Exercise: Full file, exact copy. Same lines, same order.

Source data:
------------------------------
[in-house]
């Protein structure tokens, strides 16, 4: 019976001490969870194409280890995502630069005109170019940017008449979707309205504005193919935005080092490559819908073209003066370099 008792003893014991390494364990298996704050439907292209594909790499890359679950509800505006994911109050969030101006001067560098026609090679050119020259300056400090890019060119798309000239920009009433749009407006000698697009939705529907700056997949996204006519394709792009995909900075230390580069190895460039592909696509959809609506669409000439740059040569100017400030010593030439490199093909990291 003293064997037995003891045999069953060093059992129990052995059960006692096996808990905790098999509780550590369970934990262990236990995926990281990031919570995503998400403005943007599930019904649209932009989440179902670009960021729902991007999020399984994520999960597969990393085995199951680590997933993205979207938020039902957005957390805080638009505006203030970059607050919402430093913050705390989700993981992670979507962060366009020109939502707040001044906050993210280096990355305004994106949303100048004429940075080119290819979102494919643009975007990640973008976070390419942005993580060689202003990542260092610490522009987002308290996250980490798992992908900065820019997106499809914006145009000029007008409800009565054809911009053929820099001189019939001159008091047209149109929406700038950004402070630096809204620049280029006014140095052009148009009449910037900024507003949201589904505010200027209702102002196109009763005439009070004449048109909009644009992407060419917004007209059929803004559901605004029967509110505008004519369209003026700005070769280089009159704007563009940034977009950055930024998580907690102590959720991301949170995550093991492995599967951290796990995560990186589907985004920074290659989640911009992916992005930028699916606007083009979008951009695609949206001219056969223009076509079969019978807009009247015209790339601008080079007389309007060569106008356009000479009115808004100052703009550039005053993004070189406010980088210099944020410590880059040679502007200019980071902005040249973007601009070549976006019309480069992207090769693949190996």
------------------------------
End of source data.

[in-house]
């Protein structure tokens, strides 16, 4: 019976001490969870194409280890995502630069005109170019940017008449979707309205504005193919935005080092490559819908073209003066370099 008792003893014991390494364990298996704050439907292209594909790499890359679950509800505006994911109050969030101006001067560098026609090679050119020259300056400090890019060119798309000239920009009433749009407006000698697009939705529907700056997949996204006519394709792009995909900075230390580069190895460039592909696509959809609506669409000439740059040569100017400030010593030439490199093909990291 003293064997037995003891045999069953060093059992129990052995059960006692096996808990905790098999509780550590369970934990262990236990995926990281990031919570995503998400403005943007599930019904649209932009989440179902670009960021729902991007999020399984994520999960597969990393085995199951680590997933993205979207938020039902957005957390805080638009505006203030970059607050919402430093913050705390989700993981992670979507962060366009020109939502707040001044906050993210280096990355305004994106949303100048004429940075080119290819979102494919643009975007990640973008976070390419942005993580060689202003990542260092610490522009987002308290996250980490798992992908900065820019997106499809914006145009000029007008409800009565054809911009053929820099001189019939001159008091047209149109929406700038950004402070630096809204620049280029006014140095052009148009009449910037900024507003949201589904505010200027209702102002196109009763005439009070004449048109909009644009992407060419917004007209059929803004559901605004029967509110505008004519369209003026700005070769280089009159704007563009940034977009950055930024998580907690102590959720991301949170995550093991492995599967951290796990995560990186589907985004920074290659989640911009992916992005930028699916606007083009979008951009695609949206001219056969223009076509079969019978807009009247015209790339601008080079007389309007060569106008356009000479009115808004100052703009550039005053993004070189406010980088210099944020410590880059040679502007200019980071902005040249973007601009070549976006019309480069992207090769693949190996």